In February, construction crews with Connect 202 Partners, the developer of the South Mountain Freeway, set the remaining 32 girders for the Dobbins Road interchange, one of 15 interchanges on the project.
Nearly two years after the first girder was set on Loop 202 South Mountain Freeway, the last support beam has been installed for the Dobbins Road interchange, marking the final girder placed on the Salt River segment of the freeway in the Laveen area.
A total of 459 steel-reinforced concrete girders, which serve as the main horizontal support for any bridge structure, have been placed throughout the Salt River segment of the South Mountain Freeway, running from Lower Buckeye Road and extending south to 51st Avenue.
In February, construction crews with Connect 202 Partners, the developer of the South Mountain Freeway, set the remaining 32 girders for the Dobbins Road interchange, one of 15 interchanges on the project. Last month, they placed 30 girders for the Baseline Road interchange.
Approximately 1,000 girders are needed for the entire 22-mi. freeway corridor, which also includes the I-10 Papago, Center and Pecos segments. The first girders on the South Mountain Freeway project were installed in July 2017.
The girders have ranged from 48 ft. long and weighing 46,000 lbs. at the 51st Avenue crossing to some of the massive Salt River bridge girders that measured 174 ft. long and 170,000 lbs. each — the largest of their kind used for an ADOT project.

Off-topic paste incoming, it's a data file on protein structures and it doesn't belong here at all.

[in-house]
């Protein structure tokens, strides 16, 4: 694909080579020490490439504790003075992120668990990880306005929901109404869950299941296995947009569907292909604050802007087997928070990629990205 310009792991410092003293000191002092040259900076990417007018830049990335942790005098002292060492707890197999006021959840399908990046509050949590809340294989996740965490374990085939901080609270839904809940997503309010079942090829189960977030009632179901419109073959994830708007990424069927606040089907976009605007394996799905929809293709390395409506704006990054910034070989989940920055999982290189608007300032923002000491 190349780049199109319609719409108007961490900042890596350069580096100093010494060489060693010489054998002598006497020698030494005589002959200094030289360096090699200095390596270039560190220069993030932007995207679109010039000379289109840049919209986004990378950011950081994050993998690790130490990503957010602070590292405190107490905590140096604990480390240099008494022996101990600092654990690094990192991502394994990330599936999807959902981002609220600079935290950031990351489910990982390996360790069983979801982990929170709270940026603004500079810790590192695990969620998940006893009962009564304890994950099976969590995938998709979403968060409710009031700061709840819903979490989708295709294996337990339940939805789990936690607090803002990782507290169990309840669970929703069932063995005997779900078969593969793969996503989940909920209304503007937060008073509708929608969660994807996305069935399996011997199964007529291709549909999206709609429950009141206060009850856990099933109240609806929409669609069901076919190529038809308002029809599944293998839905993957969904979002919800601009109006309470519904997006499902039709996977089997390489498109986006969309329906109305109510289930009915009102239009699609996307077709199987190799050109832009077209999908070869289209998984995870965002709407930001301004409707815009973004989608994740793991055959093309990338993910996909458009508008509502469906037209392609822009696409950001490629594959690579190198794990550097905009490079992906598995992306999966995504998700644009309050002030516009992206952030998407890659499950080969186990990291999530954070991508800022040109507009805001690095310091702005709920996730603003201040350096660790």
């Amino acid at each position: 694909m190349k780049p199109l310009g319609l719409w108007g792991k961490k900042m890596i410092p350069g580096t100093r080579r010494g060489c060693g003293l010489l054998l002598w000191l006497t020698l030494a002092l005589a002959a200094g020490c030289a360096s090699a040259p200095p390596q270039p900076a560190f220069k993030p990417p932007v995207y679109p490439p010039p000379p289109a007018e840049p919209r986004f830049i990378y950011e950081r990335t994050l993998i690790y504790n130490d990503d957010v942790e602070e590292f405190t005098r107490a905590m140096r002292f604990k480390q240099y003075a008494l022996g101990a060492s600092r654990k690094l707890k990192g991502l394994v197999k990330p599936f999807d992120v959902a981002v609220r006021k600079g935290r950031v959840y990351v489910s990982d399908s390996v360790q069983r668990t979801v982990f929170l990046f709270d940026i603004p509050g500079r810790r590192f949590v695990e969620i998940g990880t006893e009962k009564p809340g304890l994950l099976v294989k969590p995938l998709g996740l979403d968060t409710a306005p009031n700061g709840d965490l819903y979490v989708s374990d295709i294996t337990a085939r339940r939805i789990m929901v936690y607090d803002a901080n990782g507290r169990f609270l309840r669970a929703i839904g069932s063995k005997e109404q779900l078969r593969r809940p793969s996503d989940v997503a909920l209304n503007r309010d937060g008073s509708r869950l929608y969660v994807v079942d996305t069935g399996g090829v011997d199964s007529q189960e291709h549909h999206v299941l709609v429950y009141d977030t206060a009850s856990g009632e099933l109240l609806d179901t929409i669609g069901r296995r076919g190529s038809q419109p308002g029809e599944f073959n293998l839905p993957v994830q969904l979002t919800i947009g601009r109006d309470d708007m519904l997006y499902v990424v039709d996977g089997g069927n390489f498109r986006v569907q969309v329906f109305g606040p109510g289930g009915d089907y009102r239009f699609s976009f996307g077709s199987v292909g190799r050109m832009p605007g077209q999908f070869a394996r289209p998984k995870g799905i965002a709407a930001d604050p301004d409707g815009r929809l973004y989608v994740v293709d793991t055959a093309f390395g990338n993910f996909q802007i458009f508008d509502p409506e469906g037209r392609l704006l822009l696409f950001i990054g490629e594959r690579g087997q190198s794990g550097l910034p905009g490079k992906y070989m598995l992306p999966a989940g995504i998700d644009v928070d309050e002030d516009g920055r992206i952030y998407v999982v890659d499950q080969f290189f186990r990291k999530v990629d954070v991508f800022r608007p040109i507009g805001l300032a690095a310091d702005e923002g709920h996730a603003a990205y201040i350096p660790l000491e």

Two-hundred and ninety-two girders were needed to build the two half-mile-long bridges over the Salt River. These bridges will provide a much-needed local crossing to and from Laveen, especially when the river flows, while also reducing congestion at current crossings. The city of Phoenix's 51st Avenue bridge is currently the lone all-weather Salt River crossing between 35th Avenue and Avondale Boulevard.
The 22-mi. South Mountain Freeway is scheduled for full completion in 2020, although traffic is expected to be using the freeway earlier. It will provide a long-planned direct link between the East Valley and West Valley and a much-needed alternative to I-10 through downtown Phoenix. Approved by Maricopa County voters in 1985 and again in 2004 as part of a comprehensive regional transportation plan, the South Mountain Freeway will complete the Loop 202 and Loop 101 freeway system in the Valley.
For more information, visit SouthMountainFreeway.com.
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